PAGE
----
Raising Cats and Dogs Together
Cat and Dog Play, Dog Chasing the Cat, Dog and Cat Fighting and Dog Eating Cat Poop, Oh, My!
Cats and Dogs Fighting
Is your multi-species household not coming together as you had hoped? Or maybe you are being proactive BEFORE adding an additional furry family member. Today, I am going to share with you some ideas and training tips on how to curb your dog chasing the cat, eating cat poop, and proper play between cats and dogs. First, if you are considering adding a cat or dog to your home, please read my article “Bringing a New Cat into Your Dog’s Home. Should You?”
If your cat and dog fight, please seek the help of a professional. Now, before even reading this blog. A private pet behavior counselor can go over your particular case and ensure everyone is okay. Safety is always important, and a cat or even a small dog can become physically injured quickly. And most definitely, behavior problems can arise.
How to Stop a Dog From Chasing the Cat
- Dog-Free Zones: The first thing you should consider when having both dogs and cats is setting up dog-free zones. These are areas that your cat can call his own. A sanctuary away from the family dog where he can feel safe and secure when he feels he needs to get away. A cat room can also be handy when you may need to place your cat in a secure place that he cannot escape.
- The cat room should contain your cat’s healthy cat food, fresh water, litter box, and a sleeping spot. You will want to ensure the litter box is not close to his water, food, or bedding.
- The cat room should have easy access for your cat, but not the dog. A baby gate typically works best. Place the baby gate about 12-15” from the ground so that your cat can run under instead jumping over the gate. It’s much easier for a cat to run under rather than try to hop a fence. Another option is to install a cat flap in the cat room’s door. If you have tiny dogs, a flap that has a collar sensor is a good option.
2. Name Game/Come When Called: If your dog has a pretty reliable name game or come when called cue, teaching your dog not to chase the family cat will be much easier. If not, freshen up on those essential dog training cues.
3. Dog Training: When your cat is out and about and your dog is doing his own thing, say your dog’s name in a happy, sing-song voice. As soon as he comes running toward you, praise, treat, and have a great party. You want to start this dog training before your dog is interested in the cat or chases the cat. You are setting a foundation for not chasing the cat, and establishing that you are much more exciting than any silly kitty.
- Randomly do this throughout the day when the kitty is in the room or walking around. With practice, when your dog does start to chase the cat, your name game/recall can come into play successfully. If you practice this technique often with exciting rewards and play, your dog will start to ignore your cat and look to you instead.
- Oops! Your dog chased your cat or ignored your recall request. Calmly, go collect your dog. You can snap on his dog leash and have him hang out with you. You can also use his harness and leash to keep him with you if something seems a bit challenging. Once again, if you are really struggling, seek a professional to help you through the training lessons.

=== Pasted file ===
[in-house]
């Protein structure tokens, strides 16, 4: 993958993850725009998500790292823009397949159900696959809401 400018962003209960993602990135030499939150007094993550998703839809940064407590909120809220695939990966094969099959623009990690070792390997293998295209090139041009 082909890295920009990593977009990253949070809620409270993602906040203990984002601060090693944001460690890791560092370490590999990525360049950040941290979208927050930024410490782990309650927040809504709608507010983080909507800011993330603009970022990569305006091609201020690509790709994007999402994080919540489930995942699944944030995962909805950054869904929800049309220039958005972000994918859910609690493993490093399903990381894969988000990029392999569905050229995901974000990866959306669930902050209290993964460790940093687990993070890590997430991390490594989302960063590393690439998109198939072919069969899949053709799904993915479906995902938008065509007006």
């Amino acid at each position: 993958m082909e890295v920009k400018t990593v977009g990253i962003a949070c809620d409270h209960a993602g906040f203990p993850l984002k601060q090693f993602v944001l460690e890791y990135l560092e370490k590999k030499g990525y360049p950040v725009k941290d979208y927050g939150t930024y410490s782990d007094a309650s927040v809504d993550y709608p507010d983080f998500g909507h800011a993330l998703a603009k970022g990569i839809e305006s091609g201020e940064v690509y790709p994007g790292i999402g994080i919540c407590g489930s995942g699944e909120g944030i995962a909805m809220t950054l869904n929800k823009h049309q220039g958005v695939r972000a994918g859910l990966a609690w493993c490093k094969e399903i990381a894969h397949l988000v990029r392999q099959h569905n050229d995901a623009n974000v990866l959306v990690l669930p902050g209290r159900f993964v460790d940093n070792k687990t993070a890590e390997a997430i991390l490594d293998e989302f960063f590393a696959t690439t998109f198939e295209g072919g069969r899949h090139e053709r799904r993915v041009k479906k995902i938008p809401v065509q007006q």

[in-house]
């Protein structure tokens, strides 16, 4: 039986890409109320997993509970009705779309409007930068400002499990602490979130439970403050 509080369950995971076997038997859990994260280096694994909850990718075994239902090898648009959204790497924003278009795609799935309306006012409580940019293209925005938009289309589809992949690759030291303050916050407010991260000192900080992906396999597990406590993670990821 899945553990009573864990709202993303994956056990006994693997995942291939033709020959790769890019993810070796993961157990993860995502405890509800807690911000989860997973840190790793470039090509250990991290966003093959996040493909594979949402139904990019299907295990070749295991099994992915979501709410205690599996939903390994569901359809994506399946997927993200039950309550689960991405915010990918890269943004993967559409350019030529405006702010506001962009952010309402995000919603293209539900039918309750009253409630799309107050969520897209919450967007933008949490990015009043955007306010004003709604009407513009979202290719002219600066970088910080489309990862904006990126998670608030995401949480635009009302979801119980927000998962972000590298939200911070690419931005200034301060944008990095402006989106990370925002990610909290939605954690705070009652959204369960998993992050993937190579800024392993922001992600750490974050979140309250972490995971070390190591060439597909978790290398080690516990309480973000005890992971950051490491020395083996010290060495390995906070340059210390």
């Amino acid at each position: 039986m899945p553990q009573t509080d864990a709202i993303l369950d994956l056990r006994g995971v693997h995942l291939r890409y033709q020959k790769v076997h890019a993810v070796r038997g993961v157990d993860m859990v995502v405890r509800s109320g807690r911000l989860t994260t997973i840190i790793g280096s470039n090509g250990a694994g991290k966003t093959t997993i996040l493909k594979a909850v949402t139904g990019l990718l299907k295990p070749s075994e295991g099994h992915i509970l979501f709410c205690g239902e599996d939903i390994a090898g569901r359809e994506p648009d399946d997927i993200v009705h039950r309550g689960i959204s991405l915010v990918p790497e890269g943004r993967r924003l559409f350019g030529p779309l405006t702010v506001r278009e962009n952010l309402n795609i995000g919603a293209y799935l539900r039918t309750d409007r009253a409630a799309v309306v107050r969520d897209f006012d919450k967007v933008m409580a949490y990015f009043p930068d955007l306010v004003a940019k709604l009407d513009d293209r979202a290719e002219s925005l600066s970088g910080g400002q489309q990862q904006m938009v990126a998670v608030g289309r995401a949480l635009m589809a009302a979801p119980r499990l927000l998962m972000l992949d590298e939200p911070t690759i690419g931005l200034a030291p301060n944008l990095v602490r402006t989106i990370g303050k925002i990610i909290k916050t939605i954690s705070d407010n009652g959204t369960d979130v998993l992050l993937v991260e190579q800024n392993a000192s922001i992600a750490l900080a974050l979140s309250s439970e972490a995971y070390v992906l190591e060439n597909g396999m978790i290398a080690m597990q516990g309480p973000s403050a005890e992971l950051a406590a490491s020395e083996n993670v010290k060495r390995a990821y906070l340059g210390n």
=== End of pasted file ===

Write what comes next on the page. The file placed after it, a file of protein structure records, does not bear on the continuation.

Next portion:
How to Stop a Dog from Eating Cat Poop
All I can say is Tootsie Rolls! I know—as gross as that sounds, it’s true. There’s something about a dog eating cat poop that really grosses out us humans, but they just seem to love it. It’s not a great behavior to have in your home, and certainly doesn’t make your dog any more kissable. If your dog is hoovering over the box while kitty is trying to go, this can actually lead to your cat’s refusing to use his litter box. Ewww!
Stop a Dog Eating Cat Poop
- #1 above—The dedicated dog-free area is the easiest and most successful dog management technique to stop a dog from eating poop.
- #2 above—Ensure a great name game/come when called so you can call your dog from heading to the litter box.
- Keep the litter box immaculately clean. If your dog does wander into the box but never finds any cat poop, he will likely stop checking.
- If you have a covered litter box, position your cat’s litter box door opening facing the wall. However, it’s super-important to ensure that your cat can EASILY access the litter box without feeling stressed.
Good Dog and Cat Play
Whenever I talk about appropriate dog play or dog and cat play, the first thing to mention is that it’s not play if everyone involved isn’t having a good time! Cats and dogs can be lifetime friends if you help them create a good foundation.
Look for these four things when trying to determine if your dog and cat are playing properly, or if there may be an issue lurking.
- Do both the dog and cat look comfortable? If both parties seem comfortable and content, things are likely going well and you can happily supervise.
- Both a dog and cat may softly and affectionately bat at each other; however, claws out or hard and heavy hits are not appropriate. Redirection is needed.
- Mouthing can be good play, but should be supervised very closely. If a dog has had a lot of puppy socialization and learned as a puppy how to mouth softly, you can supervise and allow. This, of course, is assuming the cat is happy.
- Chillaxin’ is a great way for a dog and cat to enjoy each other’s company. It’s not always about play and romping.
As always, if you are ever concerned about your pets’ safety, or if you observe fighting, hissing, or growling, please seek immediate help from a qualified professional. Cats and dogs can have a wonderful relationship with one another. Patience, supervision, and direction can go a long way in building a harmonious inter-species relationship.
Do you have cats and dogs in your home? Tell me in the comments.
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